Kiyomizu-dera is a famous UNESCO-listed Buddhist temple in Kyoto, Japan.
History of Kiyomizu-dera
The first temple of Kiyomizu-dera was founded in 780 AD during the Heian period, by the shogun, Sakanoue no Tamuramaro. Shortly afterwards, it was designated an imperial temple in 805 AD, although all that can be seen today dates back to 1633, when Tokugawa Iemitsu ordered the temple to be rebuilt. The temple was associated with the Hossō school of Buddhism, which originated in Nara, and continues to be a place of pilgrimage to this day.
The site takes its name from the waterfall around which the temple is constructed: it’s known as Otowa-no-taki and drinking the waters is said to bless you with long life and good health. The large main hall (Hondō) and open verandas were added to ensure there was enough space for pilgrims. The views are phenomenal from the verandas and it’s said that if you jump off and survive the 13m fall, your wish would be granted. During the Edo period, 234 people were recorded to have jumped, with 199 of them surviving – unsurprinsingly, the practice was outlawed in 1872.
The Jishu shrine (Jishu-jinja), visitors can try and guarantee a successful love life by 18m through two stones – miss the stone and you’re said to be doomed to be alone. Use someone else to help you find it and you’ll need assistance in finding true love.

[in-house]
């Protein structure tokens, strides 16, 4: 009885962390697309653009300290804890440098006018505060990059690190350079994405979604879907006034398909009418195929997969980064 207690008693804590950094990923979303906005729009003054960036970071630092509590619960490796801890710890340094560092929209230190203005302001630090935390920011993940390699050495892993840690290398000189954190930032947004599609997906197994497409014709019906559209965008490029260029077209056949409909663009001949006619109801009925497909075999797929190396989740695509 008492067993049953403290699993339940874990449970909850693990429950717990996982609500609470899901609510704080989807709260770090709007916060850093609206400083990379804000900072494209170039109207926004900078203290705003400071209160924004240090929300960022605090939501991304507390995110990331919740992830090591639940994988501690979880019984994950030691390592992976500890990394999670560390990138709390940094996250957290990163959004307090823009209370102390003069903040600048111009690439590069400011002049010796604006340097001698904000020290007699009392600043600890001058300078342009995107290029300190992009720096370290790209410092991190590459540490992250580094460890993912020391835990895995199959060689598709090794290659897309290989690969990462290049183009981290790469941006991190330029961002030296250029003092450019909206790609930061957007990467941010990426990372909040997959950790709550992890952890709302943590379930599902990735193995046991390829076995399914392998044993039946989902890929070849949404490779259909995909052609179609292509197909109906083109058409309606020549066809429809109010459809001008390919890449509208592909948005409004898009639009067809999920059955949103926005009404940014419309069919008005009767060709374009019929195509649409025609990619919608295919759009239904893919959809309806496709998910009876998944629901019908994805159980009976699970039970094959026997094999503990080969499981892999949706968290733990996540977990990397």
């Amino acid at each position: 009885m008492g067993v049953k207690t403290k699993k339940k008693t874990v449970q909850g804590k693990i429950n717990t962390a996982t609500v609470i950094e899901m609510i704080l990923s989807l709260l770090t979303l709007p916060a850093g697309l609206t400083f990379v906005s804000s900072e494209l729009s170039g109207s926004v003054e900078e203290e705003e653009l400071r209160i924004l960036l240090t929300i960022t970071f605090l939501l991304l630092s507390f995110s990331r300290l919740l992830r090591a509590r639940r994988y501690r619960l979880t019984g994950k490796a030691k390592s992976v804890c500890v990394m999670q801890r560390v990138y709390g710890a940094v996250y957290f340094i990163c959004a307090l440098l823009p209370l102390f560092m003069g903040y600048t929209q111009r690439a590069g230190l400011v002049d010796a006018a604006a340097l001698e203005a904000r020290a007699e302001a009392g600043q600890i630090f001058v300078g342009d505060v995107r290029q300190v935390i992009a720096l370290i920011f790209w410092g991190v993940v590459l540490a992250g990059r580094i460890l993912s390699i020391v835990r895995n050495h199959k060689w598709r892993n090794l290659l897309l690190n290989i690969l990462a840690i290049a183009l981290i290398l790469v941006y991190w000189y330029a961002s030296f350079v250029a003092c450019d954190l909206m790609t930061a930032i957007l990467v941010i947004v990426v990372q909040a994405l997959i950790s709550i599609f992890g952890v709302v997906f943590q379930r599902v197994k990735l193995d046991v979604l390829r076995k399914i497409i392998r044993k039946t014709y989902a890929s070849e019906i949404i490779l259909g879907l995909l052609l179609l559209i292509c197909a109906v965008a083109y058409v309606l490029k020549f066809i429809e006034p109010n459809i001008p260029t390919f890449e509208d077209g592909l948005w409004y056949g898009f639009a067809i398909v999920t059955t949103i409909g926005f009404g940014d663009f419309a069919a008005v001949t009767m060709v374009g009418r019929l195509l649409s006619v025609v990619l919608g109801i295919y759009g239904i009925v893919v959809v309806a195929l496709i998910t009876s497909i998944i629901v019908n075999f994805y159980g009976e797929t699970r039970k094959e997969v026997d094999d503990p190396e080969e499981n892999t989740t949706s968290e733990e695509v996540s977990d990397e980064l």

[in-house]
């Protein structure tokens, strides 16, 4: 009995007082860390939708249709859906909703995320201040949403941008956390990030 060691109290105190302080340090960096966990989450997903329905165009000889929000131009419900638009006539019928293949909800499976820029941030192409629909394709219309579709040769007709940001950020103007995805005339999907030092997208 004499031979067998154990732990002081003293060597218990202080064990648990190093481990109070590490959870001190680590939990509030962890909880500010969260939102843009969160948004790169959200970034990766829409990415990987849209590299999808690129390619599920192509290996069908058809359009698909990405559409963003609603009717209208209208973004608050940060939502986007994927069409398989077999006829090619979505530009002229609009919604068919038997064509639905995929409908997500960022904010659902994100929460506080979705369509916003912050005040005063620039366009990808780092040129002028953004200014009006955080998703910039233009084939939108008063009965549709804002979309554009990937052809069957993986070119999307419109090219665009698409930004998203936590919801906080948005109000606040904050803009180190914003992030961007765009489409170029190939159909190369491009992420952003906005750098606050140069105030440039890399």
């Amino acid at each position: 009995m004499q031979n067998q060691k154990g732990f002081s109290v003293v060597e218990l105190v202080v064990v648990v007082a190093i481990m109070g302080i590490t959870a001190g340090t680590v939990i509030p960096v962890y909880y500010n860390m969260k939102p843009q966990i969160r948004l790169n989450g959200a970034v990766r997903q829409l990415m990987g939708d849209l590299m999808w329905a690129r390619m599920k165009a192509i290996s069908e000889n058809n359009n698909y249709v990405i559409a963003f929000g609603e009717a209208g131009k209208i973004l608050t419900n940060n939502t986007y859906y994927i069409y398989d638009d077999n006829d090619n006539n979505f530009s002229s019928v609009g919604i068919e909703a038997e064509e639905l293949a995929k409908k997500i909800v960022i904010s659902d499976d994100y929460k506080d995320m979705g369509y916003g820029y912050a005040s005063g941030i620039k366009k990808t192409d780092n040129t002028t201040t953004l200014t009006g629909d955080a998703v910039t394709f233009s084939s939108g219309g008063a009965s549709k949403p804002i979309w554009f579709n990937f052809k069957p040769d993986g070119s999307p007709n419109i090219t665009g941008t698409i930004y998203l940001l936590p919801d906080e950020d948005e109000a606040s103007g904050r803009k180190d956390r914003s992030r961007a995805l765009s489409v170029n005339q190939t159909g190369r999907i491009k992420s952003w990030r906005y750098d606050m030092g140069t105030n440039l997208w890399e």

Each part of Kiyomizudera is dedicated to a different Buddhist deity. The oldest surviving parts of Kiyomizudera date back to the seventeenth century and include the Niomon Gate and the Unatodome stable.
The temple is extremely popular today, particularly with domestic tourists so expect it to be bust – visiting early or late means you’ll avoid the worst of the crowds. Festivals are also particularly busy so check the calendar before coming. There’s plenty to buy on the road here and in the temple itself, including talismans, incense and paper fortunes.
Kiyomizu-dera’s gardens are opened seasonally and are quite something – visit them if you get the chance.
Getting to Kiyomizu-dera
The temple is in the eastern part of Kyoto, in Higashiyama ward. The closest station is Kiyomizu–dera Gojo, on the Keihan Main Line, which is roughly a 25 minute walk. The approach to the temple is a steep uphill walk, but relatively short. You could walk from anywhere in central Kyoto (allow 45 minutes to an hour) or hop in a taxi to the foot of the temple.
Japan Historic Sites
Japan - famously nicknamed the 'Land of the Rising Sun' - is home to a number of stunning temples, monuments, and castles. Here's our pick of 10 which you shouldn't miss when paying a visit.